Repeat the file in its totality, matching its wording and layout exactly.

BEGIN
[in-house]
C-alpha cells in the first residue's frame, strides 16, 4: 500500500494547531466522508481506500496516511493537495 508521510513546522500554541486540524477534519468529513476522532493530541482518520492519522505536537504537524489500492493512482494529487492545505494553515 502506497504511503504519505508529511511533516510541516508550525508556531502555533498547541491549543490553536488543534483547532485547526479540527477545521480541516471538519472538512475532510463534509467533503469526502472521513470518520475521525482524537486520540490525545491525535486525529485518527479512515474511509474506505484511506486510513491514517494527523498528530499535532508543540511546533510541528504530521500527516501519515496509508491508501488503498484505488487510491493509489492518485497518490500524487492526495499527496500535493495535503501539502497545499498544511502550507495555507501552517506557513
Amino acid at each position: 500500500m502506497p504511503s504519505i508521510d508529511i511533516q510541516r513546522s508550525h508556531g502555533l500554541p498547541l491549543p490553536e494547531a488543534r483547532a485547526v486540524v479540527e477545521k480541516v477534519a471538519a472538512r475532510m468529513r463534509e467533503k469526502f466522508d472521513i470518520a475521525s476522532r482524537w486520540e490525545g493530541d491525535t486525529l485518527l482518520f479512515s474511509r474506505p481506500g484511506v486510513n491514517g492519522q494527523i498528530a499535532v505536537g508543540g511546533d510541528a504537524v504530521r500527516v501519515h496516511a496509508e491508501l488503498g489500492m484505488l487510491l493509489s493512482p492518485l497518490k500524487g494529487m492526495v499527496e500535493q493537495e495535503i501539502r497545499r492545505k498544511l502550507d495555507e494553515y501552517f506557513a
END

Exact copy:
[in-house]
C-alpha cells in the first residue's frame, strides 16, 4: 500500500494547531466522508481506500496516511493537495 508521510513546522500554541486540524477534519468529513476522532493530541482518520492519522505536537504537524489500492493512482494529487492545505494553515 502506497504511503504519505508529511511533516510541516508550525508556531502555533498547541491549543490553536488543534483547532485547526479540527477545521480541516471538519472538512475532510463534509467533503469526502472521513470518520475521525482524537486520540490525545491525535486525529485518527479512515474511509474506505484511506486510513491514517494527523498528530499535532508543540511546533510541528504530521500527516501519515496509508491508501488503498484505488487510491493509489492518485497518490500524487492526495499527496500535493495535503501539502497545499498544511502550507495555507501552517506557513
Amino acid at each position: 500500500m502506497p504511503s504519505i508521510d508529511i511533516q510541516r513546522s508550525h508556531g502555533l500554541p498547541l491549543p490553536e494547531a488543534r483547532a485547526v486540524v479540527e477545521k480541516v477534519a471538519a472538512r475532510m468529513r463534509e467533503k469526502f466522508d472521513i470518520a475521525s476522532r482524537w486520540e490525545g493530541d491525535t486525529l485518527l482518520f479512515s474511509r474506505p481506500g484511506v486510513n491514517g492519522q494527523i498528530a499535532v505536537g508543540g511546533d510541528a504537524v504530521r500527516v501519515h496516511a496509508e491508501l488503498g489500492m484505488l487510491l493509489s493512482p492518485l497518490k500524487g494529487m492526495v499527496e500535493q493537495e495535503i501539502r497545499r492545505k498544511l502550507d495555507e494553515y501552517f506557513a